My house has wool tucked in every corner .  I fell in love with wool, sheep and spinning in the early 80’s and collected all kinds of wool like there would be no more.  Now in my early 70’s I am trying to find uses for it all.  I hope to finish some of the projects that have been sitting around this month..


This is one of the projects which needs to be finished   I have been working on it for years.   Each area inteminated me and certainly brought me out of my comfort zone in hooking.  Thank you Deanne Fitzpatrick for pushing me forward on this project.   WIthout your example I would have never attempted it.

I am still spinning and took up rug hooking and made many huge rugs but my supply is still there.  This year I am going back to weaving in hopes to make woolen rugs and I hope that will deplete my boxes and boxes of lovely dyed handspun.

I have found there just isn’t a kind of wool that I don’t like, even the coarsest of wool’s have uses in rug making and felting.  On a recent trip to Ireland I could not resist these wild colors at Kerry Woolen Mills.


I have started some fleece lined mittens with this wool.


 I still have 4 sheep and love the quiet life of being a shepherdess.   This year I plan to send the wool out to a mill and have it made into yarn.  It is a wonderful way for me to share my love of sheep to others.



Word has come to me that Hannah Hauxwell Of England has passed away and I wanted to share this with you.  She was 92.  She lived on a remote farm for most of her life and at age 35 after her parents passed, she took over the day-to-day chores on the farm.  In this very remote area there was no electricity or running water.  She battled poverty and hardship most of her life and did this all alone. She was discovered and  her life brought to the public eye through wonderful documentaries and her books and her life did get somewhat easier.   She carried a bale of hay on her back to feed her beloved cows.  When she felt she could no longer continue on the farm she, with help moved to a small town nearby.  Leaving her beloved cows was one of the saddest things but a neighbor agreed to take care of them.  The documentary’s can be seen on you tube and her books are available from Amazon.  She was such an inspiring woman.

Many thanks for reading Fiberuary,  please share your stories with our readers.  Contact me at


IMG_8105 Continue reading




Professional Sheep Shearing Models
The subject of education and careers has been on the forefront of discussion in America in recent times. Young adults trying to find their way are faced with enormous decisions about where, when, and how to get started on a career path that will satisfy their goals. Some choose higher education, while others get started in a trade. From a very young age I knew that I loved working with sheep. I did many other odd jobs as a pre teen and teenager, but my passion was always with animal husbandry. In a way, I didn’t choose to be a full-time sheep shearer; one sheep at a time, and one new shearing job at a time, shearing sort of chose me.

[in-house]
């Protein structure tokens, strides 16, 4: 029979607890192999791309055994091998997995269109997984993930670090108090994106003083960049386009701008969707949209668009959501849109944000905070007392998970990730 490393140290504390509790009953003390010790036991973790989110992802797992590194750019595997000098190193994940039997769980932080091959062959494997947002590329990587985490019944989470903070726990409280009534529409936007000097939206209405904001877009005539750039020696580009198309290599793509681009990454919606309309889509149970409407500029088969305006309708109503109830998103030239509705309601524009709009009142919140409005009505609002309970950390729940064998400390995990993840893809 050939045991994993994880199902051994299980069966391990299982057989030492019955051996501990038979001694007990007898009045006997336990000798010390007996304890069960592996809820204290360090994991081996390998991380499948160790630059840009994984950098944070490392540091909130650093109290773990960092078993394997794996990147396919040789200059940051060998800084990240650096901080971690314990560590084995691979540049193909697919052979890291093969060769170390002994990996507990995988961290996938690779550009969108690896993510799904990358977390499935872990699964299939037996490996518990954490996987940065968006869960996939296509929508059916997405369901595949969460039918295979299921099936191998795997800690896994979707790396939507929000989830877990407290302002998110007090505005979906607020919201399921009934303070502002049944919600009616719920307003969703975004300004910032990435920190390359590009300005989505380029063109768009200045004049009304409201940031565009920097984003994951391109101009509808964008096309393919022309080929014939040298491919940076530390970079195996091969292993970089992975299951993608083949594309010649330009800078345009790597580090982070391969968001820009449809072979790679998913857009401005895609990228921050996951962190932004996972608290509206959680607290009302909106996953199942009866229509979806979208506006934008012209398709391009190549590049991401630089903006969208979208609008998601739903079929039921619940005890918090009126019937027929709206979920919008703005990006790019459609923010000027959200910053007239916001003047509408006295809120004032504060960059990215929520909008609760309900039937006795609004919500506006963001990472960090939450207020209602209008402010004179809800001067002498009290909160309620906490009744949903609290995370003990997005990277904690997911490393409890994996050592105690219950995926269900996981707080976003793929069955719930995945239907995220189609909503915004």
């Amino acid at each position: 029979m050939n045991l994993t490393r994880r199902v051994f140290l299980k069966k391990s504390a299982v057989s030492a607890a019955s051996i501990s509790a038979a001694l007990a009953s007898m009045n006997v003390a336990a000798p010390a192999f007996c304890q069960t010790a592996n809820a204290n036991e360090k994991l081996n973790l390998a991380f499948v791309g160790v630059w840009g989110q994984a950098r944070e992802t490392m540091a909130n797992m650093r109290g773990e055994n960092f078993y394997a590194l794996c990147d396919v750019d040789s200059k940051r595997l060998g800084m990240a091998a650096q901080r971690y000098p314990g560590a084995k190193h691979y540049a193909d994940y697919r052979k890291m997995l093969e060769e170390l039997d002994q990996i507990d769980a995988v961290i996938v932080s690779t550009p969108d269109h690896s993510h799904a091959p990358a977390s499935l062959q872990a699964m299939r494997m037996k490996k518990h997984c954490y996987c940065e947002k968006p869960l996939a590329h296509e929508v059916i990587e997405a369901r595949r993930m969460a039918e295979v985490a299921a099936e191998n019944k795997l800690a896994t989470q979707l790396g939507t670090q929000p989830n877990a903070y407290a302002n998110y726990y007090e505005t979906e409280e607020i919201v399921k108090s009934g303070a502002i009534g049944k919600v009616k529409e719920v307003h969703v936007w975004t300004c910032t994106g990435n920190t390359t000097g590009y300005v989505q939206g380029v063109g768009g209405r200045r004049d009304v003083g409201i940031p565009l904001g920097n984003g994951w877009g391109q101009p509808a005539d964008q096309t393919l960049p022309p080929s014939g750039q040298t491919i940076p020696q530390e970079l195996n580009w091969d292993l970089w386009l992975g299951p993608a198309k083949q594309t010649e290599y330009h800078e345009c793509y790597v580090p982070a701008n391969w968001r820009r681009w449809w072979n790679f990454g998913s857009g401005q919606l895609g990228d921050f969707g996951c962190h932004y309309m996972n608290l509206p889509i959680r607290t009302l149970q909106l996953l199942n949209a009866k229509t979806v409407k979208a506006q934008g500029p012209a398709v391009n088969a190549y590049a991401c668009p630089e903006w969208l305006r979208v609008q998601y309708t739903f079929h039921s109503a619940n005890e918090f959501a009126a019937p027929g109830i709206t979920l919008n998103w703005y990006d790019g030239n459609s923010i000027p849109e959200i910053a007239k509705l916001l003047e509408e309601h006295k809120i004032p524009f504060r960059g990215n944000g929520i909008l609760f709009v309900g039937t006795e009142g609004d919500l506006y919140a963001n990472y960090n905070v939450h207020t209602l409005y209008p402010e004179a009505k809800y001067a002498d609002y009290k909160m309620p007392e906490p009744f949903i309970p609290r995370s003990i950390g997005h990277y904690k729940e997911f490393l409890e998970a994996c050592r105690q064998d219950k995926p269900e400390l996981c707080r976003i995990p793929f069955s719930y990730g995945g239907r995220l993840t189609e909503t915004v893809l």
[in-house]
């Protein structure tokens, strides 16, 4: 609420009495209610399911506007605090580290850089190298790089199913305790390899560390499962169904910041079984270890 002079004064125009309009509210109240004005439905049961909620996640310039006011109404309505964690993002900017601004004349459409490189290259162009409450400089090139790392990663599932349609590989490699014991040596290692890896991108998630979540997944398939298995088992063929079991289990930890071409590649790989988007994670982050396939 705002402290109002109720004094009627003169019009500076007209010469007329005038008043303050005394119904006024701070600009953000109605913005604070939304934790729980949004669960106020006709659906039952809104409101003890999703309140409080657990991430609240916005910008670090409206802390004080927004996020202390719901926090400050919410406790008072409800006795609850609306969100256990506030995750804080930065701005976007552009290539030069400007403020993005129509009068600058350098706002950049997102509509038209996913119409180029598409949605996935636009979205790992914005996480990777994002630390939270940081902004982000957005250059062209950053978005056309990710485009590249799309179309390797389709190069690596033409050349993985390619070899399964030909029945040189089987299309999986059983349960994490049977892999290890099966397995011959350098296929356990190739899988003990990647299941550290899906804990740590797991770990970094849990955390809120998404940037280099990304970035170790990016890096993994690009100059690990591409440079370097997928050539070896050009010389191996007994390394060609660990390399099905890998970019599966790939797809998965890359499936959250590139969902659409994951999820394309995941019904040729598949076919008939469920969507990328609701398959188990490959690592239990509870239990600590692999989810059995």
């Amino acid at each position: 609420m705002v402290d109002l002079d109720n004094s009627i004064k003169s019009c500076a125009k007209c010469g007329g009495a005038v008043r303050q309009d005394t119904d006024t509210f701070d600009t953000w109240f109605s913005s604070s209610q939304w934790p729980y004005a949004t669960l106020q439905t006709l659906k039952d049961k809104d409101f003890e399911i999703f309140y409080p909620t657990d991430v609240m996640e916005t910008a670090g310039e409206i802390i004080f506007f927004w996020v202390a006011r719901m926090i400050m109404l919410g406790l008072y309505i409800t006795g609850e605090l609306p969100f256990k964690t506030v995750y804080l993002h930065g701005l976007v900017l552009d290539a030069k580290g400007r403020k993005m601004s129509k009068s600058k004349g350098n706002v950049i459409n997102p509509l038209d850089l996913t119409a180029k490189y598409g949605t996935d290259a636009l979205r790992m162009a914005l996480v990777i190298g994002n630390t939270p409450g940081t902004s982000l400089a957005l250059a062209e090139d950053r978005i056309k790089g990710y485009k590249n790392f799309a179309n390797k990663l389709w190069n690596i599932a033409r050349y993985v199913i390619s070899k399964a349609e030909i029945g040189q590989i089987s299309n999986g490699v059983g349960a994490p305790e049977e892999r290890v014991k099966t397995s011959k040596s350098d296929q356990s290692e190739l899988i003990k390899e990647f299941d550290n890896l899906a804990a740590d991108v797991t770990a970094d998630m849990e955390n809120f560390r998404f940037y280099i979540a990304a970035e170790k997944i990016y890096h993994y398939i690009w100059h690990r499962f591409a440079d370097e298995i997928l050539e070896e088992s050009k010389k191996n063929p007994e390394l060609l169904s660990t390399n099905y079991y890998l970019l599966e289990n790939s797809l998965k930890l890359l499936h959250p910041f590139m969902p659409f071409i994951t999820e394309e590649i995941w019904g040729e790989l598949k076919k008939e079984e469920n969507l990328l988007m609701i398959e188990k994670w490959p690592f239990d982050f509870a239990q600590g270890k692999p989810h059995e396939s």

At 18 years old, I too was unsure of where life would take me, and what I would end up doing to make a living. I was never afraid of hard work, and I had already been shearing sheep professionally for a couple of years. The important adults in my life had me convinced that shearing could be a good side gig, but would never be enough to live on. By my mid 20s I finally convinced myself and those around me that shearing was enough. The title “Just a sheep shearer” has never bothered me. Some people are a mile wide and an inch deep. If my skill set is only an inch wide, then I will keep pushing as deep as I can go. My interest in sheep and shearing has taken me to a hundreds of farms, in 15 states, and 3 foreign countries.
The profession of sheep shearing can vary quite a bit from place to place. The biggest factor is the size of flocks and how spread out the flocks are geographically. In places like Australia and New Zealand, where flocks are often enormous, the most efficient model is through contracting. Someone has to “organize the run”. It ends up being beneficial to both the farmers and shearers to have a middle man. For example, if a farmer has 20,000 sheep that need shearing, they would have a hard time finding the help for this once a year task. So they call a local contractor to sort out the details. Similarly, by working for a contractor, a shearer can count on steady work with plenty sheep. Contractors are often shearers themselves, so they understand the whole process. They will usually provide some amount of training, transportation, as well as lodging and meals. And when asked by the farmer, they also supply the wool handling help. Crews are sent out to jobs, and the entire process is efficient and seemless. Given the amount of sheep shorn in this manner, I would say most shearers in the world are employed by contractors.
In the western portion of the USA, flocks can be quite large, so a similar set up as just described, is used. But what about in the northeast where I am from? It’s an entirely different thing. Though a lot of shearers work together on bigger flocks, there is no middle man. There are pros and cons of people like me who are independent. The opportunity for learning is much worse. There are weekend courses which serve as a great introduction to shearing, but are nowhere sufficient for all of what a shearer has to know. The work load of coordinating and scheduling jobs is much more difficult. This means that skills like communication and customer service become very important, and adds a whole new dimension to the job. Also, with smaller flocks that are spread out, I spend lots of time driving. But I do enjoy the human aspect, and I wouldn’t trade the relationships I’ve developed with my customers for anything.
Aaron has just returned from Australia where he has spent time addig to his skills.  Do you need a shearer?  E-mail Aaro ar arronshearing@gmail.comImage may contain: one or more people and outdoor